Although we used conservative fixed-decision thresholds for clarity (targeting 95% NPV) in this proof-of-concept study, specific applications can undergo explicit decision analysis to assess the balance between risk and benefit. Even then, such future studies would require the foundation that we have established to assess the relative likelihood of different testing outcomes.
Assuming that the training data reflect the same distribution as the evaluation, intended application data distribution is an important limitation in any prediction model.33 Although we believe it may ultimately be more valuable to disseminate our underlying approach to undergo continuous learning and adaptation to local environments, we assessed model performance across multiple sites. Figure 4 shows that models trained at Stanford University can often still retain useful predictive performance when evaluated at UCSF and UMich, although these models will predictably underperform locally trained models. For example, the decrease in performance when predicting albumin levels at UMich with the model trained at Stanford University is likely associated with different underlying population distributions, including substantially different prevalences of normal albumin test results (16% at Stanford vs 57% at UMich). This finding is likely associated with different underlying population distributions, including substantially different prevalences of normal albumin test results (16% at Stanford vs 57% at UMich). On the other hand, the surprising increase of AUROC when applying the sodium model trained at Stanford University to UMich may indicate that sodium level was more excessively tested at UMich, making it easier to identify predictable repeated tests in their data.
Another factor that may lead to prediction failure is that the distribution of data could change over time. The point of refining decision support systems is to change ordering behavior, which is itself one of the most useful inputs into the predictive models. Consequently, we would recommend online learning algorithms48 that continuously adapt to practice changes rather than ever expecting to have a completed final model.
The findings suggest that low-yield diagnostic testing is common and can be systematically identified through data-driven methods and patient context–aware predictions. Implementing continuous learning prediction models may help quantify the level of uncertainty and expected information gain from diagnostic tests explicitly, with potential to encourage useful testing and discourage low-value testing that can incur direct costs and indirect harms.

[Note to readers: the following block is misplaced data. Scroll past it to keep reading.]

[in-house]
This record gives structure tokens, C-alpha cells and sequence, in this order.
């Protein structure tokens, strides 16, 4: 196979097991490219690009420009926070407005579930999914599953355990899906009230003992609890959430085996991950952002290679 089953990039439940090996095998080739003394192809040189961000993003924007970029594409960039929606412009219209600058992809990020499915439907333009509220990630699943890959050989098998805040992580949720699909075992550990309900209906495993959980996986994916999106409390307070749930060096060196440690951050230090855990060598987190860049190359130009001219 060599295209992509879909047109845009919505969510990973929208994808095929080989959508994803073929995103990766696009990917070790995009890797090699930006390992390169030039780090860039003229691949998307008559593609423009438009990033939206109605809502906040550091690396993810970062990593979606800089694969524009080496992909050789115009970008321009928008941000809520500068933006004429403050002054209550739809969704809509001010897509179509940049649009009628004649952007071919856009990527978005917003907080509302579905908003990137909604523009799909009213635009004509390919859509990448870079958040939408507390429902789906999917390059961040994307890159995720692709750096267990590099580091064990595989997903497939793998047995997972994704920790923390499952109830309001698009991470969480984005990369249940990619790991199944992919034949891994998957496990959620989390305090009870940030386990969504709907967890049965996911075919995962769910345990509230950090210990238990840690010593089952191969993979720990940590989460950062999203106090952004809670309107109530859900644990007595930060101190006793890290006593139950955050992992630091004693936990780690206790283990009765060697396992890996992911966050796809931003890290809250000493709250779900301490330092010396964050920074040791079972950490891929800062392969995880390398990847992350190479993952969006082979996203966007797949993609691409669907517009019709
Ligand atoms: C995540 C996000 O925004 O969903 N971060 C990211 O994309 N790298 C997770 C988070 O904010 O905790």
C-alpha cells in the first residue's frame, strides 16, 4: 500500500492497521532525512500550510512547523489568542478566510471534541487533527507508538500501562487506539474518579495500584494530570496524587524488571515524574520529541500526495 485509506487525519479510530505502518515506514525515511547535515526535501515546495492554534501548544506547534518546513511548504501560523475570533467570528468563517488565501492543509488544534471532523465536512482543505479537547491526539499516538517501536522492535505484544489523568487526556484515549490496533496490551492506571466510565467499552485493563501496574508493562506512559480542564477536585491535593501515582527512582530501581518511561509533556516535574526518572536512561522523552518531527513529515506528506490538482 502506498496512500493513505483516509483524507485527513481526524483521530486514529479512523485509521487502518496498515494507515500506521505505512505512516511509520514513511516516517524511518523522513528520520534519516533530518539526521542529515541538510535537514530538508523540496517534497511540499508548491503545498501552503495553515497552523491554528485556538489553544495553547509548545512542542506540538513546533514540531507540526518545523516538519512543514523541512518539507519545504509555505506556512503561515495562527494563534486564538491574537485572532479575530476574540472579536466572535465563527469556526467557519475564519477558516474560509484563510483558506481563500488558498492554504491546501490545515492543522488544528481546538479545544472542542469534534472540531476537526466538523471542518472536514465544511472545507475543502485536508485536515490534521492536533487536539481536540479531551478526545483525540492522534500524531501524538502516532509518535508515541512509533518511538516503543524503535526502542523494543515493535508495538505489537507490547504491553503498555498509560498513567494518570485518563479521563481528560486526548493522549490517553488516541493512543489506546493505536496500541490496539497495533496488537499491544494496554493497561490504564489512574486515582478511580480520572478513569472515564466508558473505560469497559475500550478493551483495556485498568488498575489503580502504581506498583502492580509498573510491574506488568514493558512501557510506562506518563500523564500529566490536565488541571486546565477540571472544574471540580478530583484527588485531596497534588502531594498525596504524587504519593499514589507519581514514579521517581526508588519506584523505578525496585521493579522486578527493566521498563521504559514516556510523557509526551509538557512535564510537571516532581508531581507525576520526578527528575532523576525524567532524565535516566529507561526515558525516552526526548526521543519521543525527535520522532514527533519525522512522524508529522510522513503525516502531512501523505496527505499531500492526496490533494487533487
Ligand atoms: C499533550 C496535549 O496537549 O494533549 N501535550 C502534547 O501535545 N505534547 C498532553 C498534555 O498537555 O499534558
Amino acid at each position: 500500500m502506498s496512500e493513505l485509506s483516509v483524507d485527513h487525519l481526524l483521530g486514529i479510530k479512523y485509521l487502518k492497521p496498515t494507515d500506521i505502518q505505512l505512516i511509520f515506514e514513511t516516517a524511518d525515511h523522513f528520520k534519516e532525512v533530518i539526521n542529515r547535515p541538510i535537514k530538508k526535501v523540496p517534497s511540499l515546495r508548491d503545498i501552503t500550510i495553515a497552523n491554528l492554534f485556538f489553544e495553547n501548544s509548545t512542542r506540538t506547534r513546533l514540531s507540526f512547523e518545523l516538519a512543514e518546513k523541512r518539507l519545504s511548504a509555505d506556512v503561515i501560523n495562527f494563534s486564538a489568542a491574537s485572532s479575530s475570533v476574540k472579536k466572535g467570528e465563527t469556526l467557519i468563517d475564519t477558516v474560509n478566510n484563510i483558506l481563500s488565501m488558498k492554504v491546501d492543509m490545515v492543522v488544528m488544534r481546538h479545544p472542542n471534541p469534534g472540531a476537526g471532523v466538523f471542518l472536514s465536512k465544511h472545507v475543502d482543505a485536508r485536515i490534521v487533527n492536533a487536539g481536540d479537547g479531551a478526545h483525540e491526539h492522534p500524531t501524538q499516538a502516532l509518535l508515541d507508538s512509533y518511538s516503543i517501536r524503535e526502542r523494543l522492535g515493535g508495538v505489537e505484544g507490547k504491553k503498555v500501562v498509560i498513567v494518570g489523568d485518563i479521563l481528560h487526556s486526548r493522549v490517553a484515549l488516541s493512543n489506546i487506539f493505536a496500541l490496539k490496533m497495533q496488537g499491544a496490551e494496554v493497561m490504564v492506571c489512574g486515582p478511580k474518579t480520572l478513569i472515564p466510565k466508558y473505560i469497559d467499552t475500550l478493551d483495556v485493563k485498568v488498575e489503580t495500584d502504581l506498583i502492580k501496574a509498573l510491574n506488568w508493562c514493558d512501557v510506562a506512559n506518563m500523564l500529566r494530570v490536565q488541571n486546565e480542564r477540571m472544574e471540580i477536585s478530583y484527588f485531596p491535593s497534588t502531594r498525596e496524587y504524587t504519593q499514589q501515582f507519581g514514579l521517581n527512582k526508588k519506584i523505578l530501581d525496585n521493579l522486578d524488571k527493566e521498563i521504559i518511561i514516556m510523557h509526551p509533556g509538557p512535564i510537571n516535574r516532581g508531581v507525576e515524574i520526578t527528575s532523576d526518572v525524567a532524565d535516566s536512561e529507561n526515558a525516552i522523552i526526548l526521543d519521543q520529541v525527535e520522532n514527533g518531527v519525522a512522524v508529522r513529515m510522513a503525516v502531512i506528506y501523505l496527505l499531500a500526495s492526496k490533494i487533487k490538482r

Accepted for Publication: July 22, 2019.
Published: September 11, 2019. doi:10.1001/jamanetworkopen.2019.10967
Open Access: This is an open access article distributed under the terms of the CC-BY License. © 2019 Xu S et al. JAMA Network Open.
Corresponding Author: Jonathan H. Chen, MD, PhD, Center for Biomedical Informatics Research, Department of Medicine, Stanford University, 1265 Welch Rd, Medical School Office Bldg X213, Stanford, CA 94305 (firstname.lastname@example.org).
Author Contributions: Drs Xu and Hom contributed equally to this work. Drs Xu and Chen had full access to all the data in the study and take responsibility for the integrity of the data and the accuracy of the data analysis.
Concept and design: Roy, Chen.
Acquisition, analysis, or interpretation of data: Xu, Hom, Balasubramanian, Schroeder, Najafi, Chen.
Drafting of the manuscript: Xu, Hom, Najafi, Roy, Chen.
Critical revision of the manuscript for important intellectual content: Xu, Hom, Balasubramanian, Schroeder, Chen.
Statistical analysis: Xu, Balasubramanian, Chen.
Obtained funding: Chen.
Administrative, technical, or material support: Balasubramanian, Schroeder, Chen.
Conflict of Interest Disclosures: Dr Chen reported receiving grants from the National Institute of Environmental Health Sciences and the Gordon and Betty Moore Foundation during the conduct of the study and having co-ownership of Reaction Explorer LLC (chemistry education software company). No other disclosures were reported.
Funding/Support: This study was supported by National Institutes of Health Big Data 2 Knowledge Award K01ES026837 through the National Institute of Environmental Health Sciences and in part by grant GBMF8040 from the Gordon and Betty Moore Foundation (Dr Chen). The STRIDE project was supported by grant UL1 RR025744 from the National Center for Research Resources and the National Center for Advancing Translational Sciences, National Institutes of Health.
Role of the Funder/Sponsor: The funding sources had no role in the design and conduct of the study; collection, management, analysis, and interpretation of the data; preparation, review, or approval of the manuscript; and decision to submit the manuscript for publication.
Disclaimer: The content is solely the responsibility of the authors and does not necessarily represent the official views of the National Institutes of Health or Stanford Health Care.